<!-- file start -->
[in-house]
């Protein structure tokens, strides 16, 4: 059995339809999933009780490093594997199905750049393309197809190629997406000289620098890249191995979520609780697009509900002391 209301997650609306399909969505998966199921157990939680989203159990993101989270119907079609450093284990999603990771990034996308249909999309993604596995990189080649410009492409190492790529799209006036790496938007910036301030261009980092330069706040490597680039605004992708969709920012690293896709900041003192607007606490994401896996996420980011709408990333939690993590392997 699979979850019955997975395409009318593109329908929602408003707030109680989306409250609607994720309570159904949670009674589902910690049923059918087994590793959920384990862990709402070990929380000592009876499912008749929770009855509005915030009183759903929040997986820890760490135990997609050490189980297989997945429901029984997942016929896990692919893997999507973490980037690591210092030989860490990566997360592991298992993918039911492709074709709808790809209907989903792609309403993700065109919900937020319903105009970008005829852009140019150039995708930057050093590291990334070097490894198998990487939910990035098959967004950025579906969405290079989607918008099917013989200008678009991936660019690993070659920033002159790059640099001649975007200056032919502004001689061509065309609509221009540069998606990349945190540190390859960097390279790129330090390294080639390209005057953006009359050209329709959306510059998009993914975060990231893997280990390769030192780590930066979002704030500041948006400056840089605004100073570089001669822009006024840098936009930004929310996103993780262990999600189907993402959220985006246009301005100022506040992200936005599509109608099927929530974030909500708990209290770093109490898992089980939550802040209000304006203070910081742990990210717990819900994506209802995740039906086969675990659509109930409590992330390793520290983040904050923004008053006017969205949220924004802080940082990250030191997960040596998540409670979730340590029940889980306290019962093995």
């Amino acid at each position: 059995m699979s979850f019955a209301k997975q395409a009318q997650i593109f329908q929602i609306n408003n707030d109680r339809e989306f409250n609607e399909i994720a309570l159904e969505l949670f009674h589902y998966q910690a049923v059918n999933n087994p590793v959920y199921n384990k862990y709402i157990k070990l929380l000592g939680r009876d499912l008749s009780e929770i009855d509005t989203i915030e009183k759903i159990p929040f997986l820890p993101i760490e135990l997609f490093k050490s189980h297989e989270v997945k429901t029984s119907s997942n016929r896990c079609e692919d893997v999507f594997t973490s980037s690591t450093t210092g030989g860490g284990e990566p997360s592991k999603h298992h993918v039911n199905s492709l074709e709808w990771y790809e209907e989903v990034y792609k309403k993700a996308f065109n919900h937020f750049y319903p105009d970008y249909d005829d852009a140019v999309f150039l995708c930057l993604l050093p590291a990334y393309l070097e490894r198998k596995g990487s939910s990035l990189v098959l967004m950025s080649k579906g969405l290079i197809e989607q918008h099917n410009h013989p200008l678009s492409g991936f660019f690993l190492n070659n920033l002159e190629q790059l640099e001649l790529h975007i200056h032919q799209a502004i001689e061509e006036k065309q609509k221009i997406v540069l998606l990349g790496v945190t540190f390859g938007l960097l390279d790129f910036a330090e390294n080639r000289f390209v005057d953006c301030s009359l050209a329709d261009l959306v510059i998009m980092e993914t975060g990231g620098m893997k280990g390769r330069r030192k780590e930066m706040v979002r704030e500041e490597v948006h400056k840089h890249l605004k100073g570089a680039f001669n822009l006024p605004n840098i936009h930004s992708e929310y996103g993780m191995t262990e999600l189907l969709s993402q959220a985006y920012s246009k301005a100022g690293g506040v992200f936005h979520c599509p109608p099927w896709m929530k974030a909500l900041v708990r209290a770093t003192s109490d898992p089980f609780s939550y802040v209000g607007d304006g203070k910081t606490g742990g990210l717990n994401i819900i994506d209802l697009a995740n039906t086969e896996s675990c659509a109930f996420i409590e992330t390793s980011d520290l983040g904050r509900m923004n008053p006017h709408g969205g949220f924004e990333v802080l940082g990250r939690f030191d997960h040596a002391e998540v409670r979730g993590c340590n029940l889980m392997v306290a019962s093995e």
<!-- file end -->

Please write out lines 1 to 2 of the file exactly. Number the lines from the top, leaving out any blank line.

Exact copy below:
[in-house]
């Protein structure tokens, strides 16, 4: 059995339809999933009780490093594997199905750049393309197809190629997406000289620098890249191995979520609780697009509900002391 209301997650609306399909969505998966199921157990939680989203159990993101989270119907079609450093284990999603990771990034996308249909999309993604596995990189080649410009492409190492790529799209006036790496938007910036301030261009980092330069706040490597680039605004992708969709920012690293896709900041003192607007606490994401896996996420980011709408990333939690993590392997 699979979850019955997975395409009318593109329908929602408003707030109680989306409250609607994720309570159904949670009674589902910690049923059918087994590793959920384990862990709402070990929380000592009876499912008749929770009855509005915030009183759903929040997986820890760490135990997609050490189980297989997945429901029984997942016929896990692919893997999507973490980037690591210092030989860490990566997360592991298992993918039911492709074709709808790809209907989903792609309403993700065109919900937020319903105009970008005829852009140019150039995708930057050093590291990334070097490894198998990487939910990035098959967004950025579906969405290079989607918008099917013989200008678009991936660019690993070659920033002159790059640099001649975007200056032919502004001689061509065309609509221009540069998606990349945190540190390859960097390279790129330090390294080639390209005057953006009359050209329709959306510059998009993914975060990231893997280990390769030192780590930066979002704030500041948006400056840089605004100073570089001669822009006024840098936009930004929310996103993780262990999600189907993402959220985006246009301005100022506040992200936005599509109608099927929530974030909500708990209290770093109490898992089980939550802040209000304006203070910081742990990210717990819900994506209802995740039906086969675990659509109930409590992330390793520290983040904050923004008053006017969205949220924004802080940082990250030191997960040596998540409670979730340590029940889980306290019962093995």